Advisory: Signs of Gmail, Facebook and Twitter Account Hijacking

Here’s how you can tell if hackers have overtaken your account

Email and social media accounts have become highly valuable for cybercriminals because they can utilize them to ensure that their malicious campaigns record a higher rate of success. Many internauts have learned to avoid notifications coming from unknown sources, but they still tend to trust messages coming from friends and acquaintances.

Scambook experts have issued an advisory to teach users how to tell if their Facebook, Twitter of Gmail accounts have been overtaken by hackers.

Gmail and other email client customers should know that their accounts have been hijacked in case they notice one day that they can’t log in with their passwords. This most likely means that someone has taken over the account and changed its password.

The account activity section could also reveal the signs of misuse. If you live in the US, you shouldn’t see any sessions from other countries or other states than your own.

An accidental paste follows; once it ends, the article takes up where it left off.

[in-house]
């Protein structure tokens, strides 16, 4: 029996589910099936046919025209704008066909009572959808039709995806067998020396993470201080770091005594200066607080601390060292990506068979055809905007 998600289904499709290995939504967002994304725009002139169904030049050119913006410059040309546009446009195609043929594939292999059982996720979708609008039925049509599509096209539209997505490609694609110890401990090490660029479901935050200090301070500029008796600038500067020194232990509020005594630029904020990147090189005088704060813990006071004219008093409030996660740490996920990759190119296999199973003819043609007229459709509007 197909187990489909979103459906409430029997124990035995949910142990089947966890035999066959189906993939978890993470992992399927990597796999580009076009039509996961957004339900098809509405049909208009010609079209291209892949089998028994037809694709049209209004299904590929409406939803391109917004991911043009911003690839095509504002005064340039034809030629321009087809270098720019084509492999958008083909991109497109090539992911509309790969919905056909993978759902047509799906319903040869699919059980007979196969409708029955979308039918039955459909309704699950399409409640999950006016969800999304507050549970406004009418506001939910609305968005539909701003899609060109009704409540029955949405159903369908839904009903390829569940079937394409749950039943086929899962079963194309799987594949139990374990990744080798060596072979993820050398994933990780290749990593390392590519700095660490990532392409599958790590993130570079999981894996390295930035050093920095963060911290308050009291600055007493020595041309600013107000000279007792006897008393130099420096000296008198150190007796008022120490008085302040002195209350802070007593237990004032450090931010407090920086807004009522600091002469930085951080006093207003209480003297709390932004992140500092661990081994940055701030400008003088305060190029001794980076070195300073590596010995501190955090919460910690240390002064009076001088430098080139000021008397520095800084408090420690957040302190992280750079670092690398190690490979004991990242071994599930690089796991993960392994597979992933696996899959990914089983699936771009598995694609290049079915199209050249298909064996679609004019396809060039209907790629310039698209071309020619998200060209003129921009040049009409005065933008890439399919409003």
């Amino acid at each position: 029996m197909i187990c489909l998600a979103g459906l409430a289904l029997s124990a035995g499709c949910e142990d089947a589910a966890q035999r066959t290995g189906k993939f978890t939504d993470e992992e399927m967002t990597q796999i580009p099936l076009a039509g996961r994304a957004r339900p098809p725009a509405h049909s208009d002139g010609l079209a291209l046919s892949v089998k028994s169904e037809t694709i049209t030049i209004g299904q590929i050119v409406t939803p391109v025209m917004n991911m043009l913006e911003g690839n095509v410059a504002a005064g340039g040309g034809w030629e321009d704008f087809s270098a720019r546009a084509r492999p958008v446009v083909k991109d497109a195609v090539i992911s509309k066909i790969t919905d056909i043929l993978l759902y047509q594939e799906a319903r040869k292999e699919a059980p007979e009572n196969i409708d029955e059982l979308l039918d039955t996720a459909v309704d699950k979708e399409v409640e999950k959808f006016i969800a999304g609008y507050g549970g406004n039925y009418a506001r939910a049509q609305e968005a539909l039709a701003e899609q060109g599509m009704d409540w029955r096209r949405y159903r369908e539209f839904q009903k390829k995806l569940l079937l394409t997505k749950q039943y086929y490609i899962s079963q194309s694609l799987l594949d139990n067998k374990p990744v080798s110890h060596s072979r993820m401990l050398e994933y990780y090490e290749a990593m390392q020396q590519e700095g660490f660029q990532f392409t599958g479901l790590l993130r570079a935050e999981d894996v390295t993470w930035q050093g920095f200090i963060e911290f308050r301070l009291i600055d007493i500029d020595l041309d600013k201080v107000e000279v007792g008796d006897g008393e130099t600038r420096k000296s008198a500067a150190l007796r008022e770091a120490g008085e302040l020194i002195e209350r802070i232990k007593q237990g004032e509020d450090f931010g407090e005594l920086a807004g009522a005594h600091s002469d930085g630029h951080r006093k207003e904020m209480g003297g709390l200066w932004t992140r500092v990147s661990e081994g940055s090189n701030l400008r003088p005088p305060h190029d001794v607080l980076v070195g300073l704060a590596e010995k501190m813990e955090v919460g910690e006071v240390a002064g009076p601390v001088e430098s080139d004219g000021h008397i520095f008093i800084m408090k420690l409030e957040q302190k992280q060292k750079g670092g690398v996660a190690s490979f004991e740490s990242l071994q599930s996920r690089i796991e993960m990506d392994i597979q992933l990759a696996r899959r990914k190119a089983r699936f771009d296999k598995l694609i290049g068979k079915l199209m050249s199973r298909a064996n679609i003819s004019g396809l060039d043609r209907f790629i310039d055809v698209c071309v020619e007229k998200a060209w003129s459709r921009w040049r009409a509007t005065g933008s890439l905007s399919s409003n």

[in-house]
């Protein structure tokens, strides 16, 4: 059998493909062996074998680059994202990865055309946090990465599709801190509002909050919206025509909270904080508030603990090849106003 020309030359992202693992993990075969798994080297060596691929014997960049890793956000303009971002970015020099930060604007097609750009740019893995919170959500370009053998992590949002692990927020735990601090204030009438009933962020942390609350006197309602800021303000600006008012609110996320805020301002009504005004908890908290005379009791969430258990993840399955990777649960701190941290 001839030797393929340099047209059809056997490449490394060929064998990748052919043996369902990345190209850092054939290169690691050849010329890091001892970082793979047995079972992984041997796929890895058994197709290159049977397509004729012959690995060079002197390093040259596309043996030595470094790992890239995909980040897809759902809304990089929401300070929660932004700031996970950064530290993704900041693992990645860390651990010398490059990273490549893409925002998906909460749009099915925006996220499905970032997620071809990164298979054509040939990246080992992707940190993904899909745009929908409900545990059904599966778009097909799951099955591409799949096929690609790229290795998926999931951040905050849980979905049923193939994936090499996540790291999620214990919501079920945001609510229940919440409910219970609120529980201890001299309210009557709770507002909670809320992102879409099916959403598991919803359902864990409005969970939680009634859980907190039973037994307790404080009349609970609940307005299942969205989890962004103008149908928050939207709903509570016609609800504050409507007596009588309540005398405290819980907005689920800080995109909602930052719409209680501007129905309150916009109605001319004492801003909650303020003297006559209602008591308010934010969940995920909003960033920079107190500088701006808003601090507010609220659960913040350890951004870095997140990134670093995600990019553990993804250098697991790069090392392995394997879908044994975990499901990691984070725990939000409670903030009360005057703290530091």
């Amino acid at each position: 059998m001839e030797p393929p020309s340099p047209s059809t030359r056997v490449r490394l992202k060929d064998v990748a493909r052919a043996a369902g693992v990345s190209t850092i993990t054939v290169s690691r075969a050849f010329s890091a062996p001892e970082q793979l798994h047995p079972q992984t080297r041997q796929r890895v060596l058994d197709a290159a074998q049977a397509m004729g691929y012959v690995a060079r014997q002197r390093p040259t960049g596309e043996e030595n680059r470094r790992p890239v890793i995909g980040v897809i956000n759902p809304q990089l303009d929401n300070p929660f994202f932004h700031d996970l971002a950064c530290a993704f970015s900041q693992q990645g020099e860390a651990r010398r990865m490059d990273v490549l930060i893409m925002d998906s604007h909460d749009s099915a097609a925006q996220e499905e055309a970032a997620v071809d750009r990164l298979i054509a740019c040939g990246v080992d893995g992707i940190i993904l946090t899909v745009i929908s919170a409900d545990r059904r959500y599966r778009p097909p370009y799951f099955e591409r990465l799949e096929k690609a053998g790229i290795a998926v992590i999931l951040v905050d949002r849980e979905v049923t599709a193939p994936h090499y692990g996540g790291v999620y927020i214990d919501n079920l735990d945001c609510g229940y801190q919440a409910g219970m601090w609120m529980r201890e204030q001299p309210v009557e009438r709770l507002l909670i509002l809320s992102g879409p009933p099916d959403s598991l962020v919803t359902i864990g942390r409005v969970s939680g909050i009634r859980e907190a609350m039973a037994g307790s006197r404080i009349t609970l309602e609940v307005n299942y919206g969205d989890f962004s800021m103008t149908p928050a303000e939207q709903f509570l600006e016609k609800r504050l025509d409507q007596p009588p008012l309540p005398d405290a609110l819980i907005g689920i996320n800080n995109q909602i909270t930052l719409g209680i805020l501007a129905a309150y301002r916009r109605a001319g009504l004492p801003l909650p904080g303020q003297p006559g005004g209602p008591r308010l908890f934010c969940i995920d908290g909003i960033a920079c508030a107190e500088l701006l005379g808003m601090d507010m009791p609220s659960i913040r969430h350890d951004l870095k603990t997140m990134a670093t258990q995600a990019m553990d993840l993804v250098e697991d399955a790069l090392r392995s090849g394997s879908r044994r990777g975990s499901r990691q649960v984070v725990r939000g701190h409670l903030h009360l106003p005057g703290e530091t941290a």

Finally, check your “Sent Mail” folder to see if someone else has been busy sending out malware-infested emails on your behalf.

The percentage of utilized storage capacity is always a good place to look. Gmail users can check out the usage in the lower left corner of the window. If too much space is used up, it could mean that a large number of spam messages have been sent out to your contacts.

With Twitter it’s somewhat easier. If you see any tweets, direct messages you didn’t post, or applications you haven’t installed, your account has most likely been hacked.

Also, when cybercriminals take over Twitter profiles, they usually follow a lot of random users, so this could be another sign of malicious activity.

As far as Facebook is concerned, taking a look at the active sessions in the Security Settings section could always be of great aid in identifying illegal logins.

Similar to Twitter, suspicious activities in the newsfeed and timeline should also tell you that someone has been using your account to advertise a malicious file or website.

Finally, in case your credit card information is on file and you’re in the habit of using Facebook credits to make purchases, take a look at the apps you have bought.

If you notice any of these signs, be sure to change your password, revoke all malicious apps if necessary, and make sure that your security software is up to date.

Also, remember that most services provide special pages for customers whose accounts have been overtaken by hackers.

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